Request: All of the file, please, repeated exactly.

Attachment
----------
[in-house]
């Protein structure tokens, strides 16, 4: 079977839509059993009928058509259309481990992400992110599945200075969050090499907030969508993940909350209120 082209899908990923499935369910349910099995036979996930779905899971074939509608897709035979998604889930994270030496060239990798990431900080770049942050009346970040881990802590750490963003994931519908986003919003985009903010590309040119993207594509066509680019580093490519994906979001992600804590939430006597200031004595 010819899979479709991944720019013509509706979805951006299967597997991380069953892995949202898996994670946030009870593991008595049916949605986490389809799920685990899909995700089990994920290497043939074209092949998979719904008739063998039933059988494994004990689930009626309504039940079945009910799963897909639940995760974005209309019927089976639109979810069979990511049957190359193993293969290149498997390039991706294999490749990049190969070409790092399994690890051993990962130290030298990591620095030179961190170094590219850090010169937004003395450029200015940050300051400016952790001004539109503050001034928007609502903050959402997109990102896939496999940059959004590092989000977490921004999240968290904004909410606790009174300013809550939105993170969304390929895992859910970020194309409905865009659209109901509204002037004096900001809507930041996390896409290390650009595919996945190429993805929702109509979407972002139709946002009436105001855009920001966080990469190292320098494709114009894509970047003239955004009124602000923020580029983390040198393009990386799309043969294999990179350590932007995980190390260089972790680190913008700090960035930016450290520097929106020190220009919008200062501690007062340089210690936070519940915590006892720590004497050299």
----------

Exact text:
[in-house]
């Protein structure tokens, strides 16, 4: 079977839509059993009928058509259309481990992400992110599945200075969050090499907030969508993940909350209120 082209899908990923499935369910349910099995036979996930779905899971074939509608897709035979998604889930994270030496060239990798990431900080770049942050009346970040881990802590750490963003994931519908986003919003985009903010590309040119993207594509066509680019580093490519994906979001992600804590939430006597200031004595 010819899979479709991944720019013509509706979805951006299967597997991380069953892995949202898996994670946030009870593991008595049916949605986490389809799920685990899909995700089990994920290497043939074209092949998979719904008739063998039933059988494994004990689930009626309504039940079945009910799963897909639940995760974005209309019927089976639109979810069979990511049957190359193993293969290149498997390039991706294999490749990049190969070409790092399994690890051993990962130290030298990591620095030179961190170094590219850090010169937004003395450029200015940050300051400016952790001004539109503050001034928007609502903050959402997109990102896939496999940059959004590092989000977490921004999240968290904004909410606790009174300013809550939105993170969304390929895992859910970020194309409905865009659209109901509204002037004096900001809507930041996390896409290390650009595919996945190429993805929702109509979407972002139709946002009436105001855009920001966080990469190292320098494709114009894509970047003239955004009124602000923020580029983390040198393009990386799309043969294999990179350590932007995980190390260089972790680190913008700090960035930016450290520097929106020190220009919008200062501690007062340089210690936070519940915590006892720590004497050299």